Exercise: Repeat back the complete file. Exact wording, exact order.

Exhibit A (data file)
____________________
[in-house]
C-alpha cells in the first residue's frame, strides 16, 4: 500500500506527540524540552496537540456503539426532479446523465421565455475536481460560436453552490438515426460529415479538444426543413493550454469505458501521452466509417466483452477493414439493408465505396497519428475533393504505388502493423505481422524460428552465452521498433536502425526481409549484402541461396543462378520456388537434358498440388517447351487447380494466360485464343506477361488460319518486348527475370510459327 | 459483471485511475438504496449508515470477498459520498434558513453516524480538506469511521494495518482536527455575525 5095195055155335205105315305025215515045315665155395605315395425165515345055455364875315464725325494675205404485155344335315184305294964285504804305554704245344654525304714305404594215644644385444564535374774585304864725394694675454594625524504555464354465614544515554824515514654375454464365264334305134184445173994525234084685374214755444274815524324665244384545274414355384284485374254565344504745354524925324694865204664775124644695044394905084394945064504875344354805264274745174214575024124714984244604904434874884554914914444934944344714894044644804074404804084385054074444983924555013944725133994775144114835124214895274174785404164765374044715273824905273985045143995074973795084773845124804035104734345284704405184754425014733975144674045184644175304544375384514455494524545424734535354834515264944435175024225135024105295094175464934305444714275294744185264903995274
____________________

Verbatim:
[in-house]
C-alpha cells in the first residue's frame, strides 16, 4: 500500500506527540524540552496537540456503539426532479446523465421565455475536481460560436453552490438515426460529415479538444426543413493550454469505458501521452466509417466483452477493414439493408465505396497519428475533393504505388502493423505481422524460428552465452521498433536502425526481409549484402541461396543462378520456388537434358498440388517447351487447380494466360485464343506477361488460319518486348527475370510459327 | 459483471485511475438504496449508515470477498459520498434558513453516524480538506469511521494495518482536527455575525 5095195055155335205105315305025215515045315665155395605315395425165515345055455364875315464725325494675205404485155344335315184305294964285504804305554704245344654525304714305404594215644644385444564535374774585304864725394694675454594625524504555464354465614544515554824515514654375454464365264334305134184445173994525234084685374214755444274815524324665244384545274414355384284485374254565344504745354524925324694865204664775124644695044394905084394945064504875344354805264274745174214575024124714984244604904434874884554914914444934944344714894044644804074404804084385054074444983924555013944725133994775144114835124214895274174785404164765374044715273824905273985045143995074973795084773845124804035104734345284704405184754425014733975144674045184644175304544375384514455494524545424734535354834515264944435175024225135024105295094175464934305444714275294744185264903995274